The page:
* * * * *

“What is being fought out is a long-drawn battle for the important shipping port of Trieste, with the whole of the railway and road communications of the Iberian Peninsula.”

_The People._

Rather a shock for Madrid.

* * * * *




* * * * *


The following story, however improbable it may seem to you, is true.

Once upon a time there was an artist with historical leanings not unassociated with the desire for pelf–pelf being, even to idealists, what petrol is to a car. The blend brought him one day to Portsmouth, where the _Victory_ lies, with the honourable purpose of painting a picture of that famous ship with NELSON on board. What the ADMIRAL was doing I cannot say–most probably dying–but the artist’s intention was to make the work as attractive as might be and thus draw a little profit from the wave of naval enthusiasm which was then passing over the country; for not only was the picture itself to be saleable, but reproductions were to be made of it.

Permission having been obtained from the authorities, the artist boarded the _Victory_, set up his easel on her deck and settled down to his task, the monotony of which was pleasantly alleviated by the chatter of the old salts who guard the ship and act as guides to the tourists who visit her. All of these estimable men not only possessing views on art, but having come by now to the firm belief that they had fought with NELSON, their criticisms were not too easily combated and the artist hadn’t a tedious moment. Thus, painting, conversing and learning (as one can learn only from a trained imparter of information), three or four days passed quickly away and the picture was done.

So far there has been nothing–has there?–to strain credulity. No. But a time will come–is, in fact, upon us.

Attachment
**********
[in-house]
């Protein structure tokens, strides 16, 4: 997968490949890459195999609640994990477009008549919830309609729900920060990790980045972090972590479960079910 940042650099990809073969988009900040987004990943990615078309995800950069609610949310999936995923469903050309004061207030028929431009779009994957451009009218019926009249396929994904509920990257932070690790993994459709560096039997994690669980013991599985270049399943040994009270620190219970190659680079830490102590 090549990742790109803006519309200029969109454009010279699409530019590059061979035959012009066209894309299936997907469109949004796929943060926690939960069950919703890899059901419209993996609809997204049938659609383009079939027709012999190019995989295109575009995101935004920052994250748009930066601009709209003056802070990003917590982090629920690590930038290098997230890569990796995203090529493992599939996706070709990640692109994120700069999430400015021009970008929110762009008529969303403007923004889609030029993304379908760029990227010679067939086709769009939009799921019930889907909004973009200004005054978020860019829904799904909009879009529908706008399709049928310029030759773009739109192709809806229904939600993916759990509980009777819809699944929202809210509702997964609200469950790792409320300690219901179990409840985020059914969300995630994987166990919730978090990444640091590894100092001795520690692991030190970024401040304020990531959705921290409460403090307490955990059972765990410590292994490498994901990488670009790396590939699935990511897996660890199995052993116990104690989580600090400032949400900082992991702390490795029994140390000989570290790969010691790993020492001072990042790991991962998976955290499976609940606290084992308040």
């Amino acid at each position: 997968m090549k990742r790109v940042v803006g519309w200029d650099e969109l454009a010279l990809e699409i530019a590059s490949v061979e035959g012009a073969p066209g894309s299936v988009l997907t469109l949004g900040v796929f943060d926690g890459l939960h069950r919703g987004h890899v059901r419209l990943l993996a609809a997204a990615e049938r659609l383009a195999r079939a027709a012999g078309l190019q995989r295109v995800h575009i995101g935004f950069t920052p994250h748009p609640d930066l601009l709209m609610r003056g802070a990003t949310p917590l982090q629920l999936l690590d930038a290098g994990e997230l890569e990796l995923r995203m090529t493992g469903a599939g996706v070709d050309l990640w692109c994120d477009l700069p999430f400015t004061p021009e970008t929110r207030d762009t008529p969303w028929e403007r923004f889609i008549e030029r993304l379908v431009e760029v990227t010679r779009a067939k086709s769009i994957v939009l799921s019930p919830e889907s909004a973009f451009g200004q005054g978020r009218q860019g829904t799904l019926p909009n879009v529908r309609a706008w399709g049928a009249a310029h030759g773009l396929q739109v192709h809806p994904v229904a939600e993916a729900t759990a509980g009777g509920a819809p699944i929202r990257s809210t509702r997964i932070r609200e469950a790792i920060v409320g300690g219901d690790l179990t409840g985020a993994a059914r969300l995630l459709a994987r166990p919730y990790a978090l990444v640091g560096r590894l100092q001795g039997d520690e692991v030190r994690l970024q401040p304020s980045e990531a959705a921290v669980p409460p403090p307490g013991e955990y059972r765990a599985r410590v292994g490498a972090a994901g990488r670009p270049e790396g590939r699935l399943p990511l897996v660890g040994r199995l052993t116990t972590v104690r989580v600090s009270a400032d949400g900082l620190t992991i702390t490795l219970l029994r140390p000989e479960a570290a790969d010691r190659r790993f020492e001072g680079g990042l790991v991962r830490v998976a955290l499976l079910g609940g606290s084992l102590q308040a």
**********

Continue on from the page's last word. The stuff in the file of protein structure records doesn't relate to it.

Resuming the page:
On the evening of the last day, as the artist was sitting at early dinner with a friend before catching the London train, his remarks turned (as an artist’s sometimes will) upon the work upon which he had just been engaged. He expressed satisfaction with it in the main, but could not, he said, help feeling that its chances of becoming a real success would be sensibly increased if he could find as a model for the central figure some one whose resemblance to NELSON was noticeable.

“There are, of course,” he went on, “at the same time–that is to say, among contemporaries–no two faces exactly alike. That is an axiom. Strange as it may sound, among all the millions of countenances with two eyes, a nose in the middle and a mouth below it, some difference exists in each. That is, as I say, among contemporaries: in the world at this moment in which I am speaking. But,” he continued, warming to his subject, for, as you will have already gathered, he was not one of the taciturn brush-brotherhood, “after the lapse of years I see no reason why nature should not begin precisely to reproduce physiognomies and so save herself the trouble of for ever diversifying them. That being so–and surely the hypothesis is not too far-fetched”–here his friend said, “No, not at all–oh no!”–“why,” the artist continued, “should there not be at this moment, more than a century later, some one whose resemblance to NELSON is exact? He would not be necessarily a naval man–probably, indeed, not, for NELSON’s face was not characteristic of the sea–but whoever he was, even if he were an archbishop, I,” said the painter firmly, “should not hesitate to go up to him and ask him to sit to me.”

The friend agreed that this was a very proper attitude and that it betokened true sincerity of purpose.

“NELSON’s face,” the painter continued, “was an uncommon one. So large and so mobile a mouth is rare. But I have no doubt that a duplicate exists, and no matter who is the owner of it, even were he an archbishop, I should not hesitate to go up and ask him to sit to me.”

(For the benefit of any feminine reader of this veracious history I should say that the repetition which she has just noticed is not an accident, but has been carefully set down. It is an attempt to give verisimilitude to the conversation–because men always say things like that twice.)